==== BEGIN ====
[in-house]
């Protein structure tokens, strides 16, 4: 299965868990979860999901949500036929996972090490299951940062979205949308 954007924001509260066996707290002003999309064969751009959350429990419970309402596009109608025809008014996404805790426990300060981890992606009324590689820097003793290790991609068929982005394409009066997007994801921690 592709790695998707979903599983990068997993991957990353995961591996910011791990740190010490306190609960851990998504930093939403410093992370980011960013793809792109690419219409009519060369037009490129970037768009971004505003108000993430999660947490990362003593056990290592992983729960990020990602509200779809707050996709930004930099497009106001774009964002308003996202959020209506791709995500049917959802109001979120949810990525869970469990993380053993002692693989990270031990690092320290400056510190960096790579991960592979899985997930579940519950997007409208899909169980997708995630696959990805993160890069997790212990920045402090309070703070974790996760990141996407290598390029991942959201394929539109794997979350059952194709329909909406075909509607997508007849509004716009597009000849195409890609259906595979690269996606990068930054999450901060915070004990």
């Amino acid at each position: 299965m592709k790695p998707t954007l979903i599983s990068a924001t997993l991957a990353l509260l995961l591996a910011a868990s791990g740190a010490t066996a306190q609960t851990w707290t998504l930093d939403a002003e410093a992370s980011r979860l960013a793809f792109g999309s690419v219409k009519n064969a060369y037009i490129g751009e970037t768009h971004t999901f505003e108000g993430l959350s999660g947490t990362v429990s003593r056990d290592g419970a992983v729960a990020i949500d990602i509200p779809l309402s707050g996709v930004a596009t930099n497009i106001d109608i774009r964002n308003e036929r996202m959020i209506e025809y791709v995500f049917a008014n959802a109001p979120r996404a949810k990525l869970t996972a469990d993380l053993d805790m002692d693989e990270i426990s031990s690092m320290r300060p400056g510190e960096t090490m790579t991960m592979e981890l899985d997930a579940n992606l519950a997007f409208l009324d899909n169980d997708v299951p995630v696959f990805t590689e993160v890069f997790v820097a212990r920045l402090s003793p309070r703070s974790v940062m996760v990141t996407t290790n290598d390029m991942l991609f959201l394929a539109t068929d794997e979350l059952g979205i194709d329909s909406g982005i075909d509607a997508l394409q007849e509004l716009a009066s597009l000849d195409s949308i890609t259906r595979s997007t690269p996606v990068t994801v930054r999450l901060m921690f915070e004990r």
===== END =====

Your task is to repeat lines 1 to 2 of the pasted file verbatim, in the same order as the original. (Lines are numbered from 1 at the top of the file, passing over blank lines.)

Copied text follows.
[in-house]
């Protein structure tokens, strides 16, 4: 299965868990979860999901949500036929996972090490299951940062979205949308 954007924001509260066996707290002003999309064969751009959350429990419970309402596009109608025809008014996404805790426990300060981890992606009324590689820097003793290790991609068929982005394409009066997007994801921690 592709790695998707979903599983990068997993991957990353995961591996910011791990740190010490306190609960851990998504930093939403410093992370980011960013793809792109690419219409009519060369037009490129970037768009971004505003108000993430999660947490990362003593056990290592992983729960990020990602509200779809707050996709930004930099497009106001774009964002308003996202959020209506791709995500049917959802109001979120949810990525869970469990993380053993002692693989990270031990690092320290400056510190960096790579991960592979899985997930579940519950997007409208899909169980997708995630696959990805993160890069997790212990920045402090309070703070974790996760990141996407290598390029991942959201394929539109794997979350059952194709329909909406075909509607997508007849509004716009597009000849195409890609259906595979690269996606990068930054999450901060915070004990």